Health care reform, primarily under the label of Obamacare, has been a part of the national economic dialogue for the past few years. It was a big talking point during the recent presidential election. And as we near the implementation of more of the Patient Protection and Affordable Care Act in 2014, the conversation certainly will continue.
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But health care reform as it stands doesn’t address the real health care problem in the U.S., according to Andrew Duguay, senior economist for ITR Economics. The biggest economic factor in the U.S. isn't whether everyone is covered by insurance, Duguay says in MDM’s 2013 Economic Outlook webcast, "it's that we spend more on the health care of the elderly" when compared with other Western nations.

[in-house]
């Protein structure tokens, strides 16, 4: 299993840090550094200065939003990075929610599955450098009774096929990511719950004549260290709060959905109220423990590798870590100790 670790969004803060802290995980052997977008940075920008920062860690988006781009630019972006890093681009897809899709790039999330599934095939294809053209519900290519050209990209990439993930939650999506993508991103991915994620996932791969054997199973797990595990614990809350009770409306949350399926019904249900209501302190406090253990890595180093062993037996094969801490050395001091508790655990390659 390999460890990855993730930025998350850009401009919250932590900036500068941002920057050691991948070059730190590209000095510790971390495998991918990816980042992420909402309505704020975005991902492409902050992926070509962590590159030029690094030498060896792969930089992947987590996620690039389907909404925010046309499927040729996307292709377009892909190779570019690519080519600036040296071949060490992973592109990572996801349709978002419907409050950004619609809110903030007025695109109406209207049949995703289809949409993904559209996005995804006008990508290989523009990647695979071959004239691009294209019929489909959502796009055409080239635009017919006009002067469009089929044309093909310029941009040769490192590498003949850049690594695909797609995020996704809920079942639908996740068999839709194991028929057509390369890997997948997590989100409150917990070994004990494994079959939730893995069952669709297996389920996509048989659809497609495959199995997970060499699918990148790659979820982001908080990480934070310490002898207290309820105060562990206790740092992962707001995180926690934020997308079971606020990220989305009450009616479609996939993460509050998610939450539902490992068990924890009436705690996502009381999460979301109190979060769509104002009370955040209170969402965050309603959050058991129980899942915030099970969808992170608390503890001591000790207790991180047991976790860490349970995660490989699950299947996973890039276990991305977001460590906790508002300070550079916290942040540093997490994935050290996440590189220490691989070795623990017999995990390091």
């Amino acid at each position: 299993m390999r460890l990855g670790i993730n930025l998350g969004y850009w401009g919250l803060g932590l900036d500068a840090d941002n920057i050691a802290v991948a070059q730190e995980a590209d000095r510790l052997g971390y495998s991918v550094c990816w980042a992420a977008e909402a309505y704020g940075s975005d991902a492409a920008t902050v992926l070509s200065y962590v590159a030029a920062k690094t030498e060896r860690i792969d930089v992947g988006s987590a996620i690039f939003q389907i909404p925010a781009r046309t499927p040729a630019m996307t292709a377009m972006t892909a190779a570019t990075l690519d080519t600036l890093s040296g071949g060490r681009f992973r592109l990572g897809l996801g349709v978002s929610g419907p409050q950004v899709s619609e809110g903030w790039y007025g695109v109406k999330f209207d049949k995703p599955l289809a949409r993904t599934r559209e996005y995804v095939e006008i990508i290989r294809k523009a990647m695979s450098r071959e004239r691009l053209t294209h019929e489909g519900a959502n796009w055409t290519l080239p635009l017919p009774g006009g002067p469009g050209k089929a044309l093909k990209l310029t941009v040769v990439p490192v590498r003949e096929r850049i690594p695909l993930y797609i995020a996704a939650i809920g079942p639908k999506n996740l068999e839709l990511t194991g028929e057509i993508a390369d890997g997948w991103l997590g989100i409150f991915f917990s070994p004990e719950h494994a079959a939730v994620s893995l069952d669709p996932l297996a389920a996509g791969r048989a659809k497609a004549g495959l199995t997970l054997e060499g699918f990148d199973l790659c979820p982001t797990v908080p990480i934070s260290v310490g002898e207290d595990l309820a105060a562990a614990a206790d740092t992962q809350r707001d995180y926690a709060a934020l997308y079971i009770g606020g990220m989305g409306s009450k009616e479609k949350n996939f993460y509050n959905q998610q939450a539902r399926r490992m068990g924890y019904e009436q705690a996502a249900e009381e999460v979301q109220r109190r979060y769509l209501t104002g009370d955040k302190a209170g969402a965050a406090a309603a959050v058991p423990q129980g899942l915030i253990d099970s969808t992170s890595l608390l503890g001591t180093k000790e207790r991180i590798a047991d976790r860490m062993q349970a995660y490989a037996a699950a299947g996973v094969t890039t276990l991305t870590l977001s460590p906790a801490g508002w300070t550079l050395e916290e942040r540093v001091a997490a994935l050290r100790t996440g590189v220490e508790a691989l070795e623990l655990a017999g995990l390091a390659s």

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"I'm not saying that's good or bad," he says. "But it is a choice we make."
On top of that, the U.S. has an aging demographic, with 10,000 baby boomers retiring each day through 2020, Duguay says.
Repealing Obamacare won't address that issue – "It's a problem we already have today," Duguay says. And it will have an impact on the U.S. consumer through higher taxes to support that increased cost of health care in the older population.
"We don't think that health care reform in itself will send the U.S. back into a recession," Duguay says. But it is one of several factors that will lead to increased costs on the consumer in 2013 and 2014, which in turn may cause some deterioration in the economic health of the country.